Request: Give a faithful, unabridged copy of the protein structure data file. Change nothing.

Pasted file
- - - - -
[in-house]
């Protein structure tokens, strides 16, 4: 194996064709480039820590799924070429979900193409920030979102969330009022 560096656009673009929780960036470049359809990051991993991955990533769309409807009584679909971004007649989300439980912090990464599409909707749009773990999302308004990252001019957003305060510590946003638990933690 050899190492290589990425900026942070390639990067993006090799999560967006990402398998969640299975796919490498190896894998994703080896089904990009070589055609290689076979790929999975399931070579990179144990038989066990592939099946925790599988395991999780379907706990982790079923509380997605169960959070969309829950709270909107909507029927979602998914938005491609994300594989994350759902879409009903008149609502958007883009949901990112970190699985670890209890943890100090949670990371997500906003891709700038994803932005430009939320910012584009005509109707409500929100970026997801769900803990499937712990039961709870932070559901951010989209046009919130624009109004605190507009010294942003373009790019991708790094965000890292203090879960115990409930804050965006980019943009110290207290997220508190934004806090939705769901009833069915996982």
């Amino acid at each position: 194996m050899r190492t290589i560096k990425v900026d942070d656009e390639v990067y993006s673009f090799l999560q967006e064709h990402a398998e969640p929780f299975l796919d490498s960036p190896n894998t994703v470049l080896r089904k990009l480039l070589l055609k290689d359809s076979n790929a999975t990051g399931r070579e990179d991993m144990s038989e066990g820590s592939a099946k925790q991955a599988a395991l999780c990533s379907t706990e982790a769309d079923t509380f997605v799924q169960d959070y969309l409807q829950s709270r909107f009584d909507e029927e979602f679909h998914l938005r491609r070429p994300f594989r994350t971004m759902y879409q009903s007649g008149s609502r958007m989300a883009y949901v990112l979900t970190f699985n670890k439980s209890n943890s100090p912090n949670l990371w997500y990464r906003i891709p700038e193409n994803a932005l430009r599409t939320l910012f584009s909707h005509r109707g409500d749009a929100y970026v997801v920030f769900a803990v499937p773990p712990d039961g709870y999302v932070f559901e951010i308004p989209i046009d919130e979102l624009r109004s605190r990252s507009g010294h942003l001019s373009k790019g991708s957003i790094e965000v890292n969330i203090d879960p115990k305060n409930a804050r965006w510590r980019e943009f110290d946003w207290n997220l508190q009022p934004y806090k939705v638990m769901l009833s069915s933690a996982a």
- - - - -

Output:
[in-house]
């Protein structure tokens, strides 16, 4: 194996064709480039820590799924070429979900193409920030979102969330009022 560096656009673009929780960036470049359809990051991993991955990533769309409807009584679909971004007649989300439980912090990464599409909707749009773990999302308004990252001019957003305060510590946003638990933690 050899190492290589990425900026942070390639990067993006090799999560967006990402398998969640299975796919490498190896894998994703080896089904990009070589055609290689076979790929999975399931070579990179144990038989066990592939099946925790599988395991999780379907706990982790079923509380997605169960959070969309829950709270909107909507029927979602998914938005491609994300594989994350759902879409009903008149609502958007883009949901990112970190699985670890209890943890100090949670990371997500906003891709700038994803932005430009939320910012584009005509109707409500929100970026997801769900803990499937712990039961709870932070559901951010989209046009919130624009109004605190507009010294942003373009790019991708790094965000890292203090879960115990409930804050965006980019943009110290207290997220508190934004806090939705769901009833069915996982």
């Amino acid at each position: 194996m050899r190492t290589i560096k990425v900026d942070d656009e390639v990067y993006s673009f090799l999560q967006e064709h990402a398998e969640p929780f299975l796919d490498s960036p190896n894998t994703v470049l080896r089904k990009l480039l070589l055609k290689d359809s076979n790929a999975t990051g399931r070579e990179d991993m144990s038989e066990g820590s592939a099946k925790q991955a599988a395991l999780c990533s379907t706990e982790a769309d079923t509380f997605v799924q169960d959070y969309l409807q829950s709270r909107f009584d909507e029927e979602f679909h998914l938005r491609r070429p994300f594989r994350t971004m759902y879409q009903s007649g008149s609502r958007m989300a883009y949901v990112l979900t970190f699985n670890k439980s209890n943890s100090p912090n949670l990371w997500y990464r906003i891709p700038e193409n994803a932005l430009r599409t939320l910012f584009s909707h005509r109707g409500d749009a929100y970026v997801v920030f769900a803990v499937p773990p712990d039961g709870y999302v932070f559901e951010i308004p989209i046009d919130e979102l624009r109004s605190r990252s507009g010294h942003l001019s373009k790019g991708s957003i790094e965000v890292n969330i203090d879960p115990k305060n409930a804050r965006w510590r980019e943009f110290d946003w207290n997220l508190q009022p934004y806090k939705v638990m769901l009833s069915s933690a996982a």